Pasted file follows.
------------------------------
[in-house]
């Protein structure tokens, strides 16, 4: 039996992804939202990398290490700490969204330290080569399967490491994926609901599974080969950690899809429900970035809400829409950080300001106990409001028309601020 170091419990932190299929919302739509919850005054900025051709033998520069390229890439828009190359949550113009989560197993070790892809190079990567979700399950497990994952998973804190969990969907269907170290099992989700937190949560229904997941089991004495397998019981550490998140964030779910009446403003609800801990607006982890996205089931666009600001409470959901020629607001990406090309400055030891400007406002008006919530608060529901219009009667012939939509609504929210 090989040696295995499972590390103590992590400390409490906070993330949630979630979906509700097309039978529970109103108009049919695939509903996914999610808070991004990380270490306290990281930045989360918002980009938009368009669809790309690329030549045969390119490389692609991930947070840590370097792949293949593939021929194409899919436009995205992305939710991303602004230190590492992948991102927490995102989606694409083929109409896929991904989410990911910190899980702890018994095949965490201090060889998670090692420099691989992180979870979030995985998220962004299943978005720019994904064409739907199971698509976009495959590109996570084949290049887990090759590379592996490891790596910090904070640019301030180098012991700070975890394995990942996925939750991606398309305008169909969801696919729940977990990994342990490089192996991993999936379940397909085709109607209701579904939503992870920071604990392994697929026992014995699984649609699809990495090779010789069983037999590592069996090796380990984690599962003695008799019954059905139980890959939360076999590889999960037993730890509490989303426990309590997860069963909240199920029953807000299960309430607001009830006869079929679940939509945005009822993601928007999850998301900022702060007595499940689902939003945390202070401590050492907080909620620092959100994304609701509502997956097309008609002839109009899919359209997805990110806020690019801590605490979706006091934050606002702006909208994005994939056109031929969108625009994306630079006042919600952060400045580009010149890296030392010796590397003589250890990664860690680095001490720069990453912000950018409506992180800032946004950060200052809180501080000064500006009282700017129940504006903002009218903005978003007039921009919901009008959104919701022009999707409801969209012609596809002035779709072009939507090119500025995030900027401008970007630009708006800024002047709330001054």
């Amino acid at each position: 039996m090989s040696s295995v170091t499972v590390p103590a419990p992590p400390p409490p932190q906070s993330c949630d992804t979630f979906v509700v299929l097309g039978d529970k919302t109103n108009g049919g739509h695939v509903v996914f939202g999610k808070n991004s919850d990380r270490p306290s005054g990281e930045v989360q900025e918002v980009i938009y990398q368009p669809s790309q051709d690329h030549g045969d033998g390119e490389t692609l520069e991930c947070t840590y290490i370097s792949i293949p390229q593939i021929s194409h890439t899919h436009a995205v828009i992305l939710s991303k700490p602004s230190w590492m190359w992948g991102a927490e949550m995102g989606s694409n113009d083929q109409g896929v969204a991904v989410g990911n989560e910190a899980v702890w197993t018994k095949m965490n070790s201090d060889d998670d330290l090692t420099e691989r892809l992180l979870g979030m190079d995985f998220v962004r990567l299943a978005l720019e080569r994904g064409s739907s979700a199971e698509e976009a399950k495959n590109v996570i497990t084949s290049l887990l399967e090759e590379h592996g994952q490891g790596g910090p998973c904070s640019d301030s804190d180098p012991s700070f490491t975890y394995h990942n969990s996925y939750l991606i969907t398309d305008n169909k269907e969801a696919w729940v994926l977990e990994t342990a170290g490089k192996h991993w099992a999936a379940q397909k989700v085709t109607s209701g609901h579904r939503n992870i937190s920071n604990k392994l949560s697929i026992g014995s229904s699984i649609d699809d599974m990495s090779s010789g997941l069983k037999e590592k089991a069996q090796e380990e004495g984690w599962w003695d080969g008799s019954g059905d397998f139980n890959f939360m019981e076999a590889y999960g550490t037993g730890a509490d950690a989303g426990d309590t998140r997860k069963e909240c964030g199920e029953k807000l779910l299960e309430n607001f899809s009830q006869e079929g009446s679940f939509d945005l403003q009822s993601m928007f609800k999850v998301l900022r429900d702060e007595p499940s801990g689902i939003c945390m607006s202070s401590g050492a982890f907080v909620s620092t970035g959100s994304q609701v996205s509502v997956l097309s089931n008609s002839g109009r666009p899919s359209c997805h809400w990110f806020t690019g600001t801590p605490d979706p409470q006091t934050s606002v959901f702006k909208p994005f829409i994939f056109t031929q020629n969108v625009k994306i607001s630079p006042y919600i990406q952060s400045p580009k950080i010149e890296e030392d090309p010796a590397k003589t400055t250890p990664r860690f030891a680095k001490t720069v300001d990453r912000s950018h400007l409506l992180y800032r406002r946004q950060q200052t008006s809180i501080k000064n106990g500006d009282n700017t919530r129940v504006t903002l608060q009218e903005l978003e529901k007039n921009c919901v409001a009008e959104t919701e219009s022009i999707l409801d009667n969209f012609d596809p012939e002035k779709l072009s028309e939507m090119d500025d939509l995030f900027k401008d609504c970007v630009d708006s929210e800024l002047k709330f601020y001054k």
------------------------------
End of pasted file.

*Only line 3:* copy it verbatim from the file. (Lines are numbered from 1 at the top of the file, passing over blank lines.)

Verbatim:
């Amino acid at each position: 039996m090989s040696s295995v170091t499972v590390p103590a419990p992590p400390p409490p932190q906070s993330c949630d992804t979630f979906v509700v299929l097309g039978d529970k919302t109103n108009g049919g739509h695939v509903v996914f939202g999610k808070n991004s919850d990380r270490p306290s005054g990281e930045v989360q900025e918002v980009i938009y990398q368009p669809s790309q051709d690329h030549g045969d033998g390119e490389t692609l520069e991930c947070t840590y290490i370097s792949i293949p390229q593939i021929s194409h890439t899919h436009a995205v828009i992305l939710s991303k700490p602004s230190w590492m190359w992948g991102a927490e949550m995102g989606s694409n113009d083929q109409g896929v969204a991904v989410g990911n989560e910190a899980v702890w197993t018994k095949m965490n070790s201090d060889d998670d330290l090692t420099e691989r892809l992180l979870g979030m190079d995985f998220v962004r990567l299943a978005l720019e080569r994904g064409s739907s979700a199971e698509e976009a399950k495959n590109v996570i497990t084949s290049l887990l399967e090759e590379h592996g994952q490891g790596g910090p998973c904070s640019d301030s804190d180098p012991s700070f490491t975890y394995h990942n969990s996925y939750l991606i969907t398309d305008n169909k269907e969801a696919w729940v994926l977990e990994t342990a170290g490089k192996h991993w099992a999936a379940q397909k989700v085709t109607s209701g609901h579904r939503n992870i937190s920071n604990k392994l949560s697929i026992g014995s229904s699984i649609d699809d599974m990495s090779s010789g997941l069983k037999e590592k089991a069996q090796e380990e004495g984690w599962w003695d080969g008799s019954g059905d397998f139980n890959f939360m019981e076999a590889y999960g550490t037993g730890a509490d950690a989303g426990d309590t998140r997860k069963e909240c964030g199920e029953k807000l779910l299960e309430n607001f899809s009830q006869e079929g009446s679940f939509d945005l403003q009822s993601m928007f609800k999850v998301l900022r429900d702060e007595p499940s801990g689902i939003c945390m607006s202070s401590g050492a982890f907080v909620s620092t970035g959100s994304q609701v996205s509502v997956l097309s089931n008609s002839g109009r666009p899919s359209c997805h809400w990110f806020t690019g600001t801590p605490d979706p409470q006091t934050s606002v959901f702006k909208p994005f829409i994939f056109t031929q020629n969108v625009k994306i607001s630079p006042y919600i990406q952060s400045p580009k950080i010149e890296e030392d090309p010796a590397k003589t400055t250890p990664r860690f030891a680095k001490t720069v300001d990453r912000s950018h400007l409506l992180y800032r406002r946004q950060q200052t008006s809180i501080k000064n106990g500006d009282n700017t919530r129940v504006t903002l608060q009218e903005l978003e529901k007039n921009c919901v409001a009008e959104t919701e219009s022009i999707l409801d009667n969209f012609d596809p012939e002035k779709l072009s028309e939507m090119d500025d939509l995030f900027k401008d609504c970007v630009d708006s929210e800024l002047k709330f601020y001054k």